Camp's "G" is an expression for the average power applied per unit volume, and does not account for the much higher energy density, and therefore shear stress, near the impeller. Thus, it does not account for the damage of the polymer's molecular structure caused by impeller-type polymer mixers.
The dynaBLEND's patented "HydroDynamic" mixing process circumvents this problem. Its track record of proven performance and reliability substantiates the fact that Gt values can not be used for comparison purposes or as a means for inferring a polymer blending system's performance capabilities.
Emulsion & Dispersion Polymers:
The decision to provide aging largely hinges on the size of the application. It is more difficult to justify the investment of the tank, solution metering pump and controls required for aging in a small versus large application. There is also a benefit to the simplicity of a simple in-line polymer activation and feed system. The vast majority of dynaBLEND installations do not include aging.
Polymer aging may make sense in larger applications such as applications where multiple dewatering devices are used or in very large filtering or clarifying applications. Even when a small percentage of polymer savings is achieved in these large polymer volume applications, a substantial dollar savings may be realized.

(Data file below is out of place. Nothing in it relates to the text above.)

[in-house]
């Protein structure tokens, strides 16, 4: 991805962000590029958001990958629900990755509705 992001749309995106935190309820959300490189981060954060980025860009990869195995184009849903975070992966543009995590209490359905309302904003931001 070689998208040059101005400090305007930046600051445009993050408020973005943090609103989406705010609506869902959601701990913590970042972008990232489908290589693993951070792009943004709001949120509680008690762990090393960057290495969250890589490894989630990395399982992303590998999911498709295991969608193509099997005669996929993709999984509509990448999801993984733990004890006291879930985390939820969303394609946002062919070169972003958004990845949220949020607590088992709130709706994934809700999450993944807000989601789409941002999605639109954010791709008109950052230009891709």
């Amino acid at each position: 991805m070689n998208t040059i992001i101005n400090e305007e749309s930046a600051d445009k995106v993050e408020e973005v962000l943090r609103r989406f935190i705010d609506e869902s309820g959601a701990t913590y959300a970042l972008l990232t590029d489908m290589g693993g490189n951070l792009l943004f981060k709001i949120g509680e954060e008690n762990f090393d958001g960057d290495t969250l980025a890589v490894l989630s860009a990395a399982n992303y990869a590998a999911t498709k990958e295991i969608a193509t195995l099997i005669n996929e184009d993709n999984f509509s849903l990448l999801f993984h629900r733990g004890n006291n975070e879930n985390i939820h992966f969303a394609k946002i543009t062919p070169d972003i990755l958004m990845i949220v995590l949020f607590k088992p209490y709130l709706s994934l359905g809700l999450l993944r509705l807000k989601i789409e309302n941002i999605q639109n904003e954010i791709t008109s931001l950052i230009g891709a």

Mannich polymers are already activated in their as-supplied form, therefore aging of Mannich polymers is typically not required.
A common misperception is that having an aging tank eliminates the need for a high performing polymer make-down system. This couldn't be further from the truth. Optimum polymer performance with or without aging still hinges on how effectively the polymer activation/blending system does its job.
FAQs About Polymer Systems
If aging is used, how much aging time do you need?
This depends on the performance of the activation/blending system. The minimum recommended is 20 minutes, and is based on the dynaBLEND's performance. However, low-energy inducing polymer systems may need 1 to 2 hours to fully benefit from the aging process.
What concentration should the system blend?
Liquids 0.5% to 1% is typical, on the solution metering pump skid to prepare a final feed concentration from 0.1% to 0.25%.
What is the maximum time the polymer can be aged?
Polymer in solution should not be stored for more than 24 hours.
Will the polymer solution stratify?
It is very uncommon for polymer solution to stratify, particularly if properly prepared. However, dilution water quality can impact the effectiveness of the activated polymer solution. Using poor quality dilution water can cause the polymer to begin reacting with contaminents in the dilution water before the solution reaches the point of application.